Blackstone Group LP is finding it more difficult to find new deals as credit markets tighten, which will affect near-term results, President Hamilton James said on Monday.

He also said the private equity firm, which reported its maiden quarterly results as a publicly listed company, is prowling credit markets for opportunities because it may be able to find better returns buying discounted debt on leveraged buyouts than it could have achieved acquiring the equity.

James said despite the credit market volatility that is forcing rival deals to be pulled or renegotiated, Blackstone itself is not feeling the pinch too badly.

We have very few hung deals, he said during a conference call with analysts.

He added that Blackstone sees no signs of a general slowdown in the U.S. economy.

Blackstone plans to look for smaller buyout deals and ones abroad rather than the mega-deals that have become popular over the last year because the financing needed for them is now too hard to obtain.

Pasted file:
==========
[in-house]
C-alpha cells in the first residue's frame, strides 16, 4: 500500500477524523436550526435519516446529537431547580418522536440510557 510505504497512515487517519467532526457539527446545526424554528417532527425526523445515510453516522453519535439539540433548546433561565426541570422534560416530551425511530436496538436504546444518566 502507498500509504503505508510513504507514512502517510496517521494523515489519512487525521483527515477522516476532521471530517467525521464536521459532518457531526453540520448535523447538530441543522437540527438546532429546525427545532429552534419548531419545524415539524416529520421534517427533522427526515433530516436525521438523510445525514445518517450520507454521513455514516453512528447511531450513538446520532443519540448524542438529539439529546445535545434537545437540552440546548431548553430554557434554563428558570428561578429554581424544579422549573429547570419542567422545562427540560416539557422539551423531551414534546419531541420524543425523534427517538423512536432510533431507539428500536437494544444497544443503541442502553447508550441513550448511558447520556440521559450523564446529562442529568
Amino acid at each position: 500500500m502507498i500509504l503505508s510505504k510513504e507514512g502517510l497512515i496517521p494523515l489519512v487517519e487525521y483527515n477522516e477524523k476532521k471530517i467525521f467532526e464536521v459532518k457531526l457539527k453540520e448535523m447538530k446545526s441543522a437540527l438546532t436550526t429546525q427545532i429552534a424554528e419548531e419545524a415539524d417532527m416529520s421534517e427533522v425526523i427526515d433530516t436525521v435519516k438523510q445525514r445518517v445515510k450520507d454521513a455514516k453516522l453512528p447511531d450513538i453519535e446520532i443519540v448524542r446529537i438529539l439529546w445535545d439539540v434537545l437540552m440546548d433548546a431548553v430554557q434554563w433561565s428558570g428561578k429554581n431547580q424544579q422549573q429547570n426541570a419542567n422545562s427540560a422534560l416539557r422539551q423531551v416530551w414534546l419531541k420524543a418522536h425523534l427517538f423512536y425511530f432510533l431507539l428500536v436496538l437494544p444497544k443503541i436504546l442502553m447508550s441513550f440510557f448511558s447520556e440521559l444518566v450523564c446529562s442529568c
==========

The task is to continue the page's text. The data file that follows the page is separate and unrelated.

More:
He also said the firm had a robust pipeline in Asia.

James said Blackstone probably would not have made some of the acquisitions at the prices it did earlier this year had it not been for the covenant-light financing that was available. He did not specify which ones.

The firm reported a tripling of net income earlier in the day and recently closed the largest buyout fund in history.

James declined to say if Blackstone would change its dividend policy even though it achieved in the first half about three-quarters of what it had set out as an annual minimum.